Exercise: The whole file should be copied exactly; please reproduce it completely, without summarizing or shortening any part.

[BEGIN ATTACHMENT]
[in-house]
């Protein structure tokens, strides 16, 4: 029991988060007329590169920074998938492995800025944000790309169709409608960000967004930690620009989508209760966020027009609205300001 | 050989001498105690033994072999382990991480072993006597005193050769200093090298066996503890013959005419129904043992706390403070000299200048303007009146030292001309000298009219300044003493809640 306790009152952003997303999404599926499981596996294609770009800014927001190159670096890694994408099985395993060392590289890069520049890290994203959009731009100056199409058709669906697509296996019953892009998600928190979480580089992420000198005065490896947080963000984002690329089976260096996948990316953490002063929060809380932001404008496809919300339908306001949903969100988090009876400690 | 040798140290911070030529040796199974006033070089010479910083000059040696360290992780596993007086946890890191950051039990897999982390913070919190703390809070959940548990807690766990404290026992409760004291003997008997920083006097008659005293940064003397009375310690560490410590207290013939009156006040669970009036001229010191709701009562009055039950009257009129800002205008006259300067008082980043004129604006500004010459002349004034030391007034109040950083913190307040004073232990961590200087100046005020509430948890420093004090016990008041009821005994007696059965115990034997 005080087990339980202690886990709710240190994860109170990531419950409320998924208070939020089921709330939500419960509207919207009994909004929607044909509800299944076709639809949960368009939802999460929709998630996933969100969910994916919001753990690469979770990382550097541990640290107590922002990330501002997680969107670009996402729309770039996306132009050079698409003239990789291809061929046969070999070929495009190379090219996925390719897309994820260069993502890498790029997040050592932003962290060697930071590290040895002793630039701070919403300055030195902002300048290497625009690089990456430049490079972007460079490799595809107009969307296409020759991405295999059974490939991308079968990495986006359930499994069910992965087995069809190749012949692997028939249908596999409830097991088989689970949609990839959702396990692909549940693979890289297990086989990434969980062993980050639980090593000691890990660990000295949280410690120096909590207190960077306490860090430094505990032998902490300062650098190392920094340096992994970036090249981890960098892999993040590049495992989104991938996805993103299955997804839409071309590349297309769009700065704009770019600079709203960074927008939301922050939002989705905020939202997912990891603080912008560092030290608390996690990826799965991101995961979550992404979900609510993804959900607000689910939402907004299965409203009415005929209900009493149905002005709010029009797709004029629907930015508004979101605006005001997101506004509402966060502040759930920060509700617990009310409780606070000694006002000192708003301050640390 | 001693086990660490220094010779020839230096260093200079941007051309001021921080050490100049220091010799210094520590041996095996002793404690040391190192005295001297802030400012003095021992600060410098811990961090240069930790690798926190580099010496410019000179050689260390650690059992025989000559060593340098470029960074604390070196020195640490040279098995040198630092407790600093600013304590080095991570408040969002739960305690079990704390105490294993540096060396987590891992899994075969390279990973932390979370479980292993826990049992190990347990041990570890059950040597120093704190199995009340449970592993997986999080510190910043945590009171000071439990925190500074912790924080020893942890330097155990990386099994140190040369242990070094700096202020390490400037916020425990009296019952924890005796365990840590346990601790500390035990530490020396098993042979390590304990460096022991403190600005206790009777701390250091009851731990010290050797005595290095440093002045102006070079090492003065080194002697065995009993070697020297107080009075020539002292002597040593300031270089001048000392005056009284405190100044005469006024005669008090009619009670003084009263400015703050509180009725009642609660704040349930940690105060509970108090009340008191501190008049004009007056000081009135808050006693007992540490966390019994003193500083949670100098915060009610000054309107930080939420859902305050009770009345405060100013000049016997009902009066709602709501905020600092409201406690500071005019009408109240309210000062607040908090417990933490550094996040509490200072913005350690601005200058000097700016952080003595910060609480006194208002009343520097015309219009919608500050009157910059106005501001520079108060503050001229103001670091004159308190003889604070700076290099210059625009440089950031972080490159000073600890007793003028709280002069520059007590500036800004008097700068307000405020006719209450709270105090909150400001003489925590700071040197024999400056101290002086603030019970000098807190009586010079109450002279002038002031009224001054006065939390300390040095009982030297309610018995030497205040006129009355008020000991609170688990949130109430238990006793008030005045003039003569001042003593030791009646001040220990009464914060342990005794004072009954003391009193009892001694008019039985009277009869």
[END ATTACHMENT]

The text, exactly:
[in-house]
């Protein structure tokens, strides 16, 4: 029991988060007329590169920074998938492995800025944000790309169709409608960000967004930690620009989508209760966020027009609205300001 | 050989001498105690033994072999382990991480072993006597005193050769200093090298066996503890013959005419129904043992706390403070000299200048303007009146030292001309000298009219300044003493809640 306790009152952003997303999404599926499981596996294609770009800014927001190159670096890694994408099985395993060392590289890069520049890290994203959009731009100056199409058709669906697509296996019953892009998600928190979480580089992420000198005065490896947080963000984002690329089976260096996948990316953490002063929060809380932001404008496809919300339908306001949903969100988090009876400690 | 040798140290911070030529040796199974006033070089010479910083000059040696360290992780596993007086946890890191950051039990897999982390913070919190703390809070959940548990807690766990404290026992409760004291003997008997920083006097008659005293940064003397009375310690560490410590207290013939009156006040669970009036001229010191709701009562009055039950009257009129800002205008006259300067008082980043004129604006500004010459002349004034030391007034109040950083913190307040004073232990961590200087100046005020509430948890420093004090016990008041009821005994007696059965115990034997 005080087990339980202690886990709710240190994860109170990531419950409320998924208070939020089921709330939500419960509207919207009994909004929607044909509800299944076709639809949960368009939802999460929709998630996933969100969910994916919001753990690469979770990382550097541990640290107590922002990330501002997680969107670009996402729309770039996306132009050079698409003239990789291809061929046969070999070929495009190379090219996925390719897309994820260069993502890498790029997040050592932003962290060697930071590290040895002793630039701070919403300055030195902002300048290497625009690089990456430049490079972007460079490799595809107009969307296409020759991405295999059974490939991308079968990495986006359930499994069910992965087995069809190749012949692997028939249908596999409830097991088989689970949609990839959702396990692909549940693979890289297990086989990434969980062993980050639980090593000691890990660990000295949280410690120096909590207190960077306490860090430094505990032998902490300062650098190392920094340096992994970036090249981890960098892999993040590049495992989104991938996805993103299955997804839409071309590349297309769009700065704009770019600079709203960074927008939301922050939002989705905020939202997912990891603080912008560092030290608390996690990826799965991101995961979550992404979900609510993804959900607000689910939402907004299965409203009415005929209900009493149905002005709010029009797709004029629907930015508004979101605006005001997101506004509402966060502040759930920060509700617990009310409780606070000694006002000192708003301050640390 | 001693086990660490220094010779020839230096260093200079941007051309001021921080050490100049220091010799210094520590041996095996002793404690040391190192005295001297802030400012003095021992600060410098811990961090240069930790690798926190580099010496410019000179050689260390650690059992025989000559060593340098470029960074604390070196020195640490040279098995040198630092407790600093600013304590080095991570408040969002739960305690079990704390105490294993540096060396987590891992899994075969390279990973932390979370479980292993826990049992190990347990041990570890059950040597120093704190199995009340449970592993997986999080510190910043945590009171000071439990925190500074912790924080020893942890330097155990990386099994140190040369242990070094700096202020390490400037916020425990009296019952924890005796365990840590346990601790500390035990530490020396098993042979390590304990460096022991403190600005206790009777701390250091009851731990010290050797005595290095440093002045102006070079090492003065080194002697065995009993070697020297107080009075020539002292002597040593300031270089001048000392005056009284405190100044005469006024005669008090009619009670003084009263400015703050509180009725009642609660704040349930940690105060509970108090009340008191501190008049004009007056000081009135808050006693007992540490966390019994003193500083949670100098915060009610000054309107930080939420859902305050009770009345405060100013000049016997009902009066709602709501905020600092409201406690500071005019009408109240309210000062607040908090417990933490550094996040509490200072913005350690601005200058000097700016952080003595910060609480006194208002009343520097015309219009919608500050009157910059106005501001520079108060503050001229103001670091004159308190003889604070700076290099210059625009440089950031972080490159000073600890007793003028709280002069520059007590500036800004008097700068307000405020006719209450709270105090909150400001003489925590700071040197024999400056101290002086603030019970000098807190009586010079109450002279002038002031009224001054006065939390300390040095009982030297309610018995030497205040006129009355008020000991609170688990949130109430238990006793008030005045003039003569001042003593030791009646001040220990009464914060342990005794004072009954003391009193009892001694008019039985009277009869």